While shopping in a Toys “R” Us store in Kingston, Massachusetts, plaintiff Susan Morrison was injured by a falling sign. Morrison sued Toys “R” Us, and the store’s claims department tried to settle with Morrison. Toys “R” Us made its highest offer of $45,000, but Morrison rejected the offer and demanded $250,000. At trial, the jury awarded Morrison $1.2 million, which the court remitted to $250,000, plus interest. Morrison then sued Toys “R” Us for unfair claim settlement practices in violation of chapters 93A and 176D (the Unfair Insurance Practices Act), for “[f]ailing to effectuate prompt, fair, and equitable settlements of claims in which liability ha[d] become reasonably clear.” G.L. c. 176D, § 3(9)(f). The Superior Court dismissed the complaint, holding that Toys “R” Us is not “in the business of insurance” within the meaning of G.L. c. 176D, and therefore is not subject to the unfair insurance claim settlement prohibitions in G.L. c. 176D, § 3(9). The Superior Court also held that c. 93A does not create a separate right of action against a non-insurance company for unfair claims settlement practices. Morrison appealed, and the Appeals Court reversed the Superior Court. The Appeals Court held that Toys “R” can be liable under chapter 93A for unfair claim settlement practices even though it is not an insurance company.
The Supreme Judicial Court took the case for further appellate review. NELF filed an amicus brief on behalf of Toys “R” Us, arguing that exposing Toys “R” Us to liability under G.L. c. 93A for its claim settlement practices contravenes the express intent of the Legislature, in c. 176D, to restrict such liability to entities that are “engaged in the business of insurance.” NELF also argued that c. 93A does not create liability for defendants who are not in the insurance business. NELF noted that courts from many other jurisdictions have refused to apply the statutory settlement duties of insurance companies to other businesses simply because they are self-insured. These jurisdictions recognize that insurance claim settlement duties are a narrow legislative exception to the adversarial norm of litigation, in which a party has the right to negotiate and litigate disputes zealously, without the fear of incurring liability. NELF argued that the Legislature has carved out a narrow exception to this adversarial rule for insurance companies, because liability insurers are in the business of defending third-party insureds. Policies typically vest insurers with the exclusive right and duty to control litigation and settlement of claims. This unique contractual relationship gives rise to the potential for abuse and for conflicts of interest. These concerns are absent when a company defends itself in litigation, because it is not carrying out a contractual duty to defend a third party.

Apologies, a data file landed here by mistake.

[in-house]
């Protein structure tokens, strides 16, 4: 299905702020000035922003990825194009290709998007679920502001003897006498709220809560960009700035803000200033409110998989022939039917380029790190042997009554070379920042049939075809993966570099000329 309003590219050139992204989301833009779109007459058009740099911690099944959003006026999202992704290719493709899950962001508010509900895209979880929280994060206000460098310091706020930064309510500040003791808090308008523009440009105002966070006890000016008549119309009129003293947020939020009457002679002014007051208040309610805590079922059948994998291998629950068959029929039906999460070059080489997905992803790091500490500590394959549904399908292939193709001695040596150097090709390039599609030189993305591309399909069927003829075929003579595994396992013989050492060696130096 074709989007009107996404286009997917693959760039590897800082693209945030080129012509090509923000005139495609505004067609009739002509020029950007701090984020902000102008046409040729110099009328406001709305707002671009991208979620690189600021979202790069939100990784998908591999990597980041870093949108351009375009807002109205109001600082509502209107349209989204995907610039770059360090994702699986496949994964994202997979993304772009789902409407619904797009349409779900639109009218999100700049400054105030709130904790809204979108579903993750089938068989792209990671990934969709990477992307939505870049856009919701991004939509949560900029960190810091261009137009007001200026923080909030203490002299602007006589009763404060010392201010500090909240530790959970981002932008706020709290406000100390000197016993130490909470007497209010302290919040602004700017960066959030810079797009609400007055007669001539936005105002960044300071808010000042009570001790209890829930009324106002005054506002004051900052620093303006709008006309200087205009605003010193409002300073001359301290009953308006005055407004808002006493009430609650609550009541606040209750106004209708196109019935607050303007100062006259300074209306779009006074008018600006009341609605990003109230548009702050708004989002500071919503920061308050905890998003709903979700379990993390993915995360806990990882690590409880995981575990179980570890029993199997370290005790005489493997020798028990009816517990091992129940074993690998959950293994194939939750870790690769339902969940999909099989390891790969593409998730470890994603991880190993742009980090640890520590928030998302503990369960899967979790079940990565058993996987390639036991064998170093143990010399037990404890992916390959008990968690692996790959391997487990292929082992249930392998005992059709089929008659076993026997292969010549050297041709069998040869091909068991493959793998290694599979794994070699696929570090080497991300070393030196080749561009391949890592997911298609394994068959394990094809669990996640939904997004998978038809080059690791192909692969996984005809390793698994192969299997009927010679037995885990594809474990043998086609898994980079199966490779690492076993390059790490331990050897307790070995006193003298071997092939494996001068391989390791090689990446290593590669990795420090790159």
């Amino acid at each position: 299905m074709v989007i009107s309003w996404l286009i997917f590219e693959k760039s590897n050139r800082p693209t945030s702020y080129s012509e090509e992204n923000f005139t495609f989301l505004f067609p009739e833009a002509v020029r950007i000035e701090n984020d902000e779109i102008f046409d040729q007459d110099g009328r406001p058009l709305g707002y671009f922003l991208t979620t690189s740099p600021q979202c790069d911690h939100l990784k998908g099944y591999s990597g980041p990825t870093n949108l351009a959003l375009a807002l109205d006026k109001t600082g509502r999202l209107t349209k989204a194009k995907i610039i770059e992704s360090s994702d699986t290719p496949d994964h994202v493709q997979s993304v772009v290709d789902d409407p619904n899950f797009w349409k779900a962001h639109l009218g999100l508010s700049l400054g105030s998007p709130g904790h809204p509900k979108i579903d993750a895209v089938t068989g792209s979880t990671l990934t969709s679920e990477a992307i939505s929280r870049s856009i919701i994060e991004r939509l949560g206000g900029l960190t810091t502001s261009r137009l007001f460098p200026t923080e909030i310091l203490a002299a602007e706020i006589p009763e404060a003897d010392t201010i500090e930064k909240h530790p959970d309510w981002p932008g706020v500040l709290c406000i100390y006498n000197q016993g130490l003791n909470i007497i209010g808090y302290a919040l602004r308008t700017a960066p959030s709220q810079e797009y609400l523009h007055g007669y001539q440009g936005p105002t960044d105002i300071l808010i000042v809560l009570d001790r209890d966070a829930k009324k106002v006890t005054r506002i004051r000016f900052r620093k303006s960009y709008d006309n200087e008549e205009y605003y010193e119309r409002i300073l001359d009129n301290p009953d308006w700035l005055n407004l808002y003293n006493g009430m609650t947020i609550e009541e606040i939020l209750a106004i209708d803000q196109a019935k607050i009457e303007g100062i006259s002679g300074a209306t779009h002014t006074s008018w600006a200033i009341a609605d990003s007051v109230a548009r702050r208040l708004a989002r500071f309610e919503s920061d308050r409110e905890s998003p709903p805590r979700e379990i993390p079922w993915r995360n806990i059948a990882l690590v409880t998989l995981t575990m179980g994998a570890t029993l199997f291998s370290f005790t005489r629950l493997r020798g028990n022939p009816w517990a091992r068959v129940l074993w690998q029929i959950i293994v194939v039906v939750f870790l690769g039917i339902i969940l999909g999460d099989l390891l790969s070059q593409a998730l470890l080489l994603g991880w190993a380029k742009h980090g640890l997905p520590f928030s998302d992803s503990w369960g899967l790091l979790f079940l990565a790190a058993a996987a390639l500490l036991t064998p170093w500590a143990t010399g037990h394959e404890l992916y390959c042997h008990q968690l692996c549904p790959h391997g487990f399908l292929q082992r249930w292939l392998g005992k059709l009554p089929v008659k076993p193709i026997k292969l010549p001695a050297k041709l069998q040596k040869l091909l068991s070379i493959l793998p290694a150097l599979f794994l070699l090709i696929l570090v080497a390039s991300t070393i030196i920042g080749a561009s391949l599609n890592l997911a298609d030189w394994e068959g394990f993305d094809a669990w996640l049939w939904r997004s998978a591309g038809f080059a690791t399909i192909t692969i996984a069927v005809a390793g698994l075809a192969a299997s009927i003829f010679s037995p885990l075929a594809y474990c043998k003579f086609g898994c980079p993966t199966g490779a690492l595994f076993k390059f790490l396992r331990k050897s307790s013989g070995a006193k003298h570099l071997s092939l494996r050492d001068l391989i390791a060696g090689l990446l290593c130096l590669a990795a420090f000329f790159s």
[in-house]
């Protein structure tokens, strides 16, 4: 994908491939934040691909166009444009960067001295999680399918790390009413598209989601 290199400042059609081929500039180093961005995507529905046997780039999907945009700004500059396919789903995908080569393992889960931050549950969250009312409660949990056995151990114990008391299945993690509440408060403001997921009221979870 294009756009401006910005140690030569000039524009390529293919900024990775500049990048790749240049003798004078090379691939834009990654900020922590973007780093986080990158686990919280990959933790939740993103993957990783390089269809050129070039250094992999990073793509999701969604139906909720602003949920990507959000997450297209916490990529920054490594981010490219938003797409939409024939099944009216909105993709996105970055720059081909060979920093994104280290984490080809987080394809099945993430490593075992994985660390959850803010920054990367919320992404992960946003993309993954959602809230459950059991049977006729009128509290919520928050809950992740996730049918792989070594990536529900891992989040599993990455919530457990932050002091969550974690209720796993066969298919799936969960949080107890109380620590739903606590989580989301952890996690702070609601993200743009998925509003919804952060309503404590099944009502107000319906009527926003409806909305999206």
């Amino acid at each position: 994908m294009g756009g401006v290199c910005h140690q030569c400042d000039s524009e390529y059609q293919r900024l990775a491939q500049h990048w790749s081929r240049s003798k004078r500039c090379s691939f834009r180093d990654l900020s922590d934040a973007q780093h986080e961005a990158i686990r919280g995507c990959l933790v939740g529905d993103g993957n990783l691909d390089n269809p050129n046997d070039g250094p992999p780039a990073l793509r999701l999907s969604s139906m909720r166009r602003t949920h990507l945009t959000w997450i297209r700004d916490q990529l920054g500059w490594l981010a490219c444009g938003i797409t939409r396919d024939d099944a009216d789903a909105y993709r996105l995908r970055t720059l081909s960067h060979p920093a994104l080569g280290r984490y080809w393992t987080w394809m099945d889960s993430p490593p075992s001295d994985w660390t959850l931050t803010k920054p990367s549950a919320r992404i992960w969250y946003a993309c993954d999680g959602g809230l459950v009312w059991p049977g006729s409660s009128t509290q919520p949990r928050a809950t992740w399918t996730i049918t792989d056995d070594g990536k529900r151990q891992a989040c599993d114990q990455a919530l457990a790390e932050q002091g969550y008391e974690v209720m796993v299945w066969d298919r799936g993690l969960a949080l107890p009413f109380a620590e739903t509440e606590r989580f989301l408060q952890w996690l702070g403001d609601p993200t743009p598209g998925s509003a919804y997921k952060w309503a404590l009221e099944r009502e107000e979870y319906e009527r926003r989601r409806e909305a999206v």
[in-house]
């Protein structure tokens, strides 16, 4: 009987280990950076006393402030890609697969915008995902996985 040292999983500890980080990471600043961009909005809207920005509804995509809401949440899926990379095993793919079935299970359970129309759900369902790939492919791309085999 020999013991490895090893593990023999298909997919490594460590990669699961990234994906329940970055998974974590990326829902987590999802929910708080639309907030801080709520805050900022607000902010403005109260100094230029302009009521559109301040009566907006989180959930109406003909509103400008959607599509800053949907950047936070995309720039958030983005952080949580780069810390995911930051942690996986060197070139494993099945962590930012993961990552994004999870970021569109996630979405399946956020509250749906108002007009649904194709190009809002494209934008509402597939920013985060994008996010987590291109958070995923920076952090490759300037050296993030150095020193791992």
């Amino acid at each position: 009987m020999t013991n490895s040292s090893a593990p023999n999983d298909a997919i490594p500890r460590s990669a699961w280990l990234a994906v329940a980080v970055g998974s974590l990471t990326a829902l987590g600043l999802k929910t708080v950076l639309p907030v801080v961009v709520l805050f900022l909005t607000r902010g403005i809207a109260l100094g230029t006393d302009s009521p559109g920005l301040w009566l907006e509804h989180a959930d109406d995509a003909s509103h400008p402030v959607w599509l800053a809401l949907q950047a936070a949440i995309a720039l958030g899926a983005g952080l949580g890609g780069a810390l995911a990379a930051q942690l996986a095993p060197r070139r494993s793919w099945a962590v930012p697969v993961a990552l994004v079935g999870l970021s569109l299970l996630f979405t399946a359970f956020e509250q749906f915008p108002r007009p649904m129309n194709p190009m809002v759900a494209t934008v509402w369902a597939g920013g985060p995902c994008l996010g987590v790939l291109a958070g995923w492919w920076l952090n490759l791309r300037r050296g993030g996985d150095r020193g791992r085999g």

The Supreme Judicial Court agreed with NELF’s position and held that companies not in the insurance business cannot be sued under c. 93A for their claim settlement practices. The Court explained that c. 93A was not designed to “expose ordinary defendants (even large corporations) to the risk of liability for multiple damages and attorney's fees for choosing to go to court rather than settling a dispute. . . . As an ordinary defendant, Toys had no affirmative duty to settle the plaintiff’s claim.”